“Did you just say I have a disability?! An I-E- what, you say?!”

How to Own Their Individualized Education Program in 10 easy steps

How many times have we worked with students that are aware they have these big meetings every year, but are not quite sure why? We know the purpose of the Committee for Special Education (CSE), but do our students? Have you ever asked yourself how many of your students actually know that they have an Individualized Education Program (IEP) and why? How many of them know what an IEP is? More importantly, how many of your students know they have a disability?

We educate our students every day in math, reading, writing, social studies…you get the gist…yes, I’m referring to the Common Core Learning Standards (CCLS). The bigger question to ask is do we take time to teach students how to be self-advocates? Self–determination is defined by The National Gateway to Self-Determination as “characteristics of a person that leads them to make choices and decisions based on their own preferences and interests, to monitor and regulate their own actions and to be goal-oriented and self-directing.” Below are the top ten suggestions to empower students to become excellent at self-determination!

  1. Look at the IEP together.
    This process can be difficult, especially if the student is not aware of their current levels. It is hard to hear about one’s deficits. It is critical that you cover their strengths first.   Be sure to comment on the disability area and how that impacts their learning so they are aware of why you are discussing these areas in need of improvement. Show students what their IEP looks like. Show them all of the parts of an IEP that are important for that student to know (Present Levels of Educational Performance, including evaluation results, Measureable Post-Secondary Goals, Measurable Annual Goals, Programs and Services/Program Modifications, Testing Accommodations, Coordinated Set of Transition Activities). Have a graphic organizer available of the parts of the IEP for the student to jot notes into. Goal: Student will be able to know what an IEP is, that they have an IEP and how the IEP supports them in school.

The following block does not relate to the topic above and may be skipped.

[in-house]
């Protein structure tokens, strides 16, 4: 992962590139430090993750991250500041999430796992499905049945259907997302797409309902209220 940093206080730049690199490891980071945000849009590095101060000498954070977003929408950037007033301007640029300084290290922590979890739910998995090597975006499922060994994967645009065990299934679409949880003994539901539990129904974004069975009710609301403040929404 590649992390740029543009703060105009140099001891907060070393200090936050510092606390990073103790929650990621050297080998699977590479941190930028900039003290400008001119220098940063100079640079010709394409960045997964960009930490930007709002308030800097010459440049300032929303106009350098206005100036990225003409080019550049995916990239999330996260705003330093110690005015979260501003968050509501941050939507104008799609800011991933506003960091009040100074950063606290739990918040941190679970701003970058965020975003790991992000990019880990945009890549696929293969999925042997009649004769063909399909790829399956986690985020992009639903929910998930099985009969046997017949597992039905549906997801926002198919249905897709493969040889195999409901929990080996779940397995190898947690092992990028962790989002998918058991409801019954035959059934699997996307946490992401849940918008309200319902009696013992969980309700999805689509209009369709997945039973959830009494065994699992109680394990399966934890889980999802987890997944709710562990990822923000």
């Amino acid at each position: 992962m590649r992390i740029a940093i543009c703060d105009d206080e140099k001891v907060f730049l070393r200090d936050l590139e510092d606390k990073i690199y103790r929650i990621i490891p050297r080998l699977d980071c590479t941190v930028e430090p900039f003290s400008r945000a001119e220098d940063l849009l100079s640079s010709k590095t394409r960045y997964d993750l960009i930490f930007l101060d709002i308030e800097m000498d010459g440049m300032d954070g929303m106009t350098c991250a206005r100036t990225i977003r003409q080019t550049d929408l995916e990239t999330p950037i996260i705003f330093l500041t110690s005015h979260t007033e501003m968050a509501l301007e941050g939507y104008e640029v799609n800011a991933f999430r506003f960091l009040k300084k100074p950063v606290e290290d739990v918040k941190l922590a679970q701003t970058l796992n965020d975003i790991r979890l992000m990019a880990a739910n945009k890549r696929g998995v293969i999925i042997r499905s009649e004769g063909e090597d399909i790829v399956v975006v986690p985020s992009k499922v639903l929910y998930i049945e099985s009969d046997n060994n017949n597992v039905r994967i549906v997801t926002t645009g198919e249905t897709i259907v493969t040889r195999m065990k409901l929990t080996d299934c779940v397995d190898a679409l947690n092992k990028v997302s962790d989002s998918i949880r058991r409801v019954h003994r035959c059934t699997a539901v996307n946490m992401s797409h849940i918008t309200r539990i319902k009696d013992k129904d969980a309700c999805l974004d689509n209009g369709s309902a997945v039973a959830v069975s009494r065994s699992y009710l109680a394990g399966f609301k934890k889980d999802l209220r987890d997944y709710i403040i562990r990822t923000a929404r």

1. Students need to identify their disability and identify how it impacts their learning.
    After looking over the IEP, the student should be able to state their disability and the reason why they have an IEP. It should be made clear to them that this does not define who they are as a person. The next step is to understand how this disability affects them in the classroom. Ask them questions about what they like and do not like about their classes. This process allows students to figure out why/where they struggle. This is where you step in to help them relate this back to their disability. This should be an “aha” moment! Be sure to look at program/testing accommodations and how they help to “level the playing field.” Goal: Student will be able to understanding their disability and how it impacts them in the classroom and beyond.
  1. Identify supports within the school.
    Who do the students feel they can talk to about their disability if they have questions? Where can students go if they have questions about their IEP? Where can they find a copy of their IEP? Where is the Special Education Office? Goal: Student will be able to know where and who to go to in regards to questions about the IEP.
  1. Have student write a letter to teachers. Then meet with the teachers.
    Students can often be uncomfortable talking about their disability and what they need to be successful. Have students write a letter to their teachers about their disability and include what they need to be successful in the classroom. This allows them to become a self-advocate with a “security blanket” and it also allows student to work on proper letter writing skills! Goal: Student will be able to become a self-advocate with their teachers.